This week, the so-called “Leprechaun Bandit,” 27-year-old Richard Earl Kemp of Fort Worth, pleaded guilty in federal court to two counts of bank robbery. He faces up to 40 years in prison, where he’s sure to get plenty of ridicule from bank robbers who thought ahead and ended up with cool nicknames instead of one that invokes the little green guy on the Lucky Charms box.
Since Machine-gun Kelly and Baby Face Nelson, bank robbers have sported creative nicknames that add to their aura.
In a season that has seen a huge boom in bank robberies—and an armored car heist this week in East Dallas that may have netted the perpetrators almost $1 million — nicknames, bestowed by FBI agents to get media attention, are needed to keep track of them all.
"There's been pockets; there's certain cities like Detroit, Chicago, Dallas and Boston," FBI Assistant Director Kenneth Kaiser recently told MSNBC. The FBI in Dallas has called the spike in North Texas robberies “astronomical.”
Kemp admitted he was the robber who entered two banks in Fort Worth in April and June 2007. He’s also suspected in numerous other bank robberies using the same method. Kemp would enter the bank and slip the cashier a demand note. One said, “I need 100’s, 50’s, 20’s, and 10’s. No bottom bills, marked bills or dye packs. Co-operate [sic] and no one gets hurt.”
So far so good. But Kemp had a penchant for wearing a cap adorned with a shamrock and leprechaun. I bet there aren’t too many 27-year-old Texas men out there with one of those in his closet. It invokes a wee fellow searching for a pot of gold.
What’s needed here is some robbers with forethought: Got gun. Check. Got note. Check. Got getaway car. Check. Got distinguishing characteristic that will earn a macho sobriquet. Hmmmm. Better hide that tattoo that says “Mother” or you’ll end up with a nickname like “Mamma’s Boy.”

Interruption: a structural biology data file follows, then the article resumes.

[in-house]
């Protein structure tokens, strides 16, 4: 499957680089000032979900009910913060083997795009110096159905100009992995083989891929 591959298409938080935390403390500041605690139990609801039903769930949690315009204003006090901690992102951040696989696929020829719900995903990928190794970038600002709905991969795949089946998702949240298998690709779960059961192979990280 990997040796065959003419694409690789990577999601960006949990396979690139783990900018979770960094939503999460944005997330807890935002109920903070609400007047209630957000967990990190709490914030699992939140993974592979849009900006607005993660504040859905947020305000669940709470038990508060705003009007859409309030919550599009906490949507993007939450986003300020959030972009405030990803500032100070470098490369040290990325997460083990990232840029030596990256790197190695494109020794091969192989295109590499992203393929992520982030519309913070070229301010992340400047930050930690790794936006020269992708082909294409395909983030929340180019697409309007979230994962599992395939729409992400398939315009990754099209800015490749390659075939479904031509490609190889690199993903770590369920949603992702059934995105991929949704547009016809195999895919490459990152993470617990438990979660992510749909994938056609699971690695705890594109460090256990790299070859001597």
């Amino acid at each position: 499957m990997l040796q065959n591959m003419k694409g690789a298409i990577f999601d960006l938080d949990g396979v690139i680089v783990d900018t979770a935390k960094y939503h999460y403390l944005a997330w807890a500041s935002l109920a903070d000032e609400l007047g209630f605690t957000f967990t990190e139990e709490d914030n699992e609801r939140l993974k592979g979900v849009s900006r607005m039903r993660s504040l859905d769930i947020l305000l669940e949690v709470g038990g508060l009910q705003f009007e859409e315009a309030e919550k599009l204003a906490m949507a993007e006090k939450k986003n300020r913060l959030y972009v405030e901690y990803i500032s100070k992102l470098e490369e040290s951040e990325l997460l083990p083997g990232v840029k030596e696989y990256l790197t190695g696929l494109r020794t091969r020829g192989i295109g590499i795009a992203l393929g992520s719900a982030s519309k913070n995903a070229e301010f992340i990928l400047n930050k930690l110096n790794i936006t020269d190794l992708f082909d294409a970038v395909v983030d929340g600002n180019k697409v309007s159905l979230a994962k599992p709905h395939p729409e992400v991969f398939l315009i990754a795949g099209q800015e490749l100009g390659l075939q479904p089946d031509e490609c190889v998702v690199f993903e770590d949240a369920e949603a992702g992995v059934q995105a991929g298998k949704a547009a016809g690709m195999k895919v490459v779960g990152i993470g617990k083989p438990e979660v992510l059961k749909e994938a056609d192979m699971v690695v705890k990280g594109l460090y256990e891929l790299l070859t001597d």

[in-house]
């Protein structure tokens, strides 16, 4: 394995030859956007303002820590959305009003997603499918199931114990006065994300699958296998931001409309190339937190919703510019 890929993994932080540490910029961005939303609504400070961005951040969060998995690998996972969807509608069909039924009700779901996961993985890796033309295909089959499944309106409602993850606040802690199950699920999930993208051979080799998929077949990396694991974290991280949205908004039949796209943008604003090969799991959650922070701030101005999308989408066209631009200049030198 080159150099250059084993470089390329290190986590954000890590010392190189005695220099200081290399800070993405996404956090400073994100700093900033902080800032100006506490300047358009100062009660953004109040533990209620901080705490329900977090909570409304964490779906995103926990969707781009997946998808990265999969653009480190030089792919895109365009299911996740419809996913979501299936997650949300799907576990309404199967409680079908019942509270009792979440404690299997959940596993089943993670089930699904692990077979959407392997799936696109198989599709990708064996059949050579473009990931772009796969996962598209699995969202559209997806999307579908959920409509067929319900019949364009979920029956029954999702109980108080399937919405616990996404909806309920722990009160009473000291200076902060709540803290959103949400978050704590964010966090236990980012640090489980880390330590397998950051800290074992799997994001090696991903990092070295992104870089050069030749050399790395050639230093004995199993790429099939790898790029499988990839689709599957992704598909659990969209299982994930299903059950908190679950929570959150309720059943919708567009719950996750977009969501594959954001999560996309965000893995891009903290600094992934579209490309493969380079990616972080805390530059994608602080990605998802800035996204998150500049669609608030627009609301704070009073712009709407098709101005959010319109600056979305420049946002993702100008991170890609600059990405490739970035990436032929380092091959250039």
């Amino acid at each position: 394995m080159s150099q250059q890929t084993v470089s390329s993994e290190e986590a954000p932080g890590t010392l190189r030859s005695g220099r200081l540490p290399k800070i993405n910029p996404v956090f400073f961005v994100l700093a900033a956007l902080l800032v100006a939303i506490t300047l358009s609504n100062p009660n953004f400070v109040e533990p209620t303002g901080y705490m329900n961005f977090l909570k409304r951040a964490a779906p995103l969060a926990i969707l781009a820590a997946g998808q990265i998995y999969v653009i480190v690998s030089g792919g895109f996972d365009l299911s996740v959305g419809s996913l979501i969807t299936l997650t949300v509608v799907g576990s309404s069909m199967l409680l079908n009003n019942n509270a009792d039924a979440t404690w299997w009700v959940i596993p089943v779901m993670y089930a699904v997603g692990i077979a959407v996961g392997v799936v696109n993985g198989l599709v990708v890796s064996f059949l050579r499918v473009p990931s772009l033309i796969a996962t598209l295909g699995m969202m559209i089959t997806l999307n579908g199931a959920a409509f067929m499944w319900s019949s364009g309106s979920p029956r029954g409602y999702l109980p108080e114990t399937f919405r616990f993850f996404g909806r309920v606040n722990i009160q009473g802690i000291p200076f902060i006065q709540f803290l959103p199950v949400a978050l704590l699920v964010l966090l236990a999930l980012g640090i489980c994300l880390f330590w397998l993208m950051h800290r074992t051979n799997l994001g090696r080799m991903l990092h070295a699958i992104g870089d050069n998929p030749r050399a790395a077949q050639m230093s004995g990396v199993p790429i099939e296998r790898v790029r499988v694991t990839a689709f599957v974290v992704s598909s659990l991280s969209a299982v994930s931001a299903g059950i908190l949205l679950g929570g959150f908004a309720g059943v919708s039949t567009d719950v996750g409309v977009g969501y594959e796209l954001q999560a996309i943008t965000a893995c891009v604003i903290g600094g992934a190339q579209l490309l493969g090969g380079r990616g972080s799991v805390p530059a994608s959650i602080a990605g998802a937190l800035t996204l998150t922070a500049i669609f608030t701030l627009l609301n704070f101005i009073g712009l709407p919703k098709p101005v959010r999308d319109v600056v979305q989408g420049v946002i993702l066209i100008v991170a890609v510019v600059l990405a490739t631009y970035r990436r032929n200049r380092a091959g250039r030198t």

It helps if you have a schtick, not just a hat or facial flaw, like the Band-Aid Bandit, who used one to cover a mole.
California’s Paparazzi Bandit takes pictures of bank tellers. The Hallmark Bandit is friendly and asks tellers about their Mother’s Day.
Buzzle.com points out that the Seattle FBI office has a reputation for generating great robber nicknames. The “Can You Hear Me Now Bandit” kept talking on his cell. The Grumpy Bandit complained after he got caught that he was a robber but was basically a cheerful fellow. In the last year, we’ve had “Panama Jack” (Panama hat-wearer), “Hard-hat Bandit,” the “Clown Bandit” for his red wig and red nose, and the Harry Carey Bandit, who dresses like the sportscaster.
There’s the Soccer Mom Bandit, Abilene’s 91-year-old Grandpa Bandit and my own favorite, Cowboy Bob. A cool customer sporting a 10-gallon hat, mustache and beard, Cowboy Bob robbed a series of banks in the early ‘90s, and was finally unmasked as -- and turned out to be -- 48-year-old Peggy Jo Tallas. — Glenna Whitley
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